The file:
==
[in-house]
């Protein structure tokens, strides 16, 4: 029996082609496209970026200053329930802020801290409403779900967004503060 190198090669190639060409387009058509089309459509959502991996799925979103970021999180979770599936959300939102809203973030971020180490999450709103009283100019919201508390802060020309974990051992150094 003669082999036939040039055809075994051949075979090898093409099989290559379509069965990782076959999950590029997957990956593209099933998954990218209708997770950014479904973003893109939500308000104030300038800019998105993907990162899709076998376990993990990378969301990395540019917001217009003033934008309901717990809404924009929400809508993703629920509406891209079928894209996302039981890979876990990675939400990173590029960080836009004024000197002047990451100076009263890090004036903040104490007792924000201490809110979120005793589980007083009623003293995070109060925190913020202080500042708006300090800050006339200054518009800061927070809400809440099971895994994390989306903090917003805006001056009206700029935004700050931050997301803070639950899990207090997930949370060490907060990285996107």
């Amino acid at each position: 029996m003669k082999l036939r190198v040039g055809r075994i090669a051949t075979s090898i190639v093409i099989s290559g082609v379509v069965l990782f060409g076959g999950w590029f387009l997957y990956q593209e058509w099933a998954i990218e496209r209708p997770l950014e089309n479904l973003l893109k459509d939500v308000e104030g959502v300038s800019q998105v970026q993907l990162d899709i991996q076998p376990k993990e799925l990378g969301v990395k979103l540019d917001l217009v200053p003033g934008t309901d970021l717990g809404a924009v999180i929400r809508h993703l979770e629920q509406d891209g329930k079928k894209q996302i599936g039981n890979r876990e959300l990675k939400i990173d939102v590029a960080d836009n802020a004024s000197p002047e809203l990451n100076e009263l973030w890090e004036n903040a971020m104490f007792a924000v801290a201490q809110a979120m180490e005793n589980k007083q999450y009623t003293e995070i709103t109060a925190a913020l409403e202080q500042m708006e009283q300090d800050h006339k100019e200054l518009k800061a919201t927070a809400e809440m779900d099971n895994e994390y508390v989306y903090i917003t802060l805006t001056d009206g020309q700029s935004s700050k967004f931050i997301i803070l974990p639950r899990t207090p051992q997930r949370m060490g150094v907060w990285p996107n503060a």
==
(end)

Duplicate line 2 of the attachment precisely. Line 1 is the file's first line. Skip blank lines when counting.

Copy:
């Protein structure tokens, strides 16, 4: 029996082609496209970026200053329930802020801290409403779900967004503060 190198090669190639060409387009058509089309459509959502991996799925979103970021999180979770599936959300939102809203973030971020180490999450709103009283100019919201508390802060020309974990051992150094 003669082999036939040039055809075994051949075979090898093409099989290559379509069965990782076959999950590029997957990956593209099933998954990218209708997770950014479904973003893109939500308000104030300038800019998105993907990162899709076998376990993990990378969301990395540019917001217009003033934008309901717990809404924009929400809508993703629920509406891209079928894209996302039981890979876990990675939400990173590029960080836009004024000197002047990451100076009263890090004036903040104490007792924000201490809110979120005793589980007083009623003293995070109060925190913020202080500042708006300090800050006339200054518009800061927070809400809440099971895994994390989306903090917003805006001056009206700029935004700050931050997301803070639950899990207090997930949370060490907060990285996107």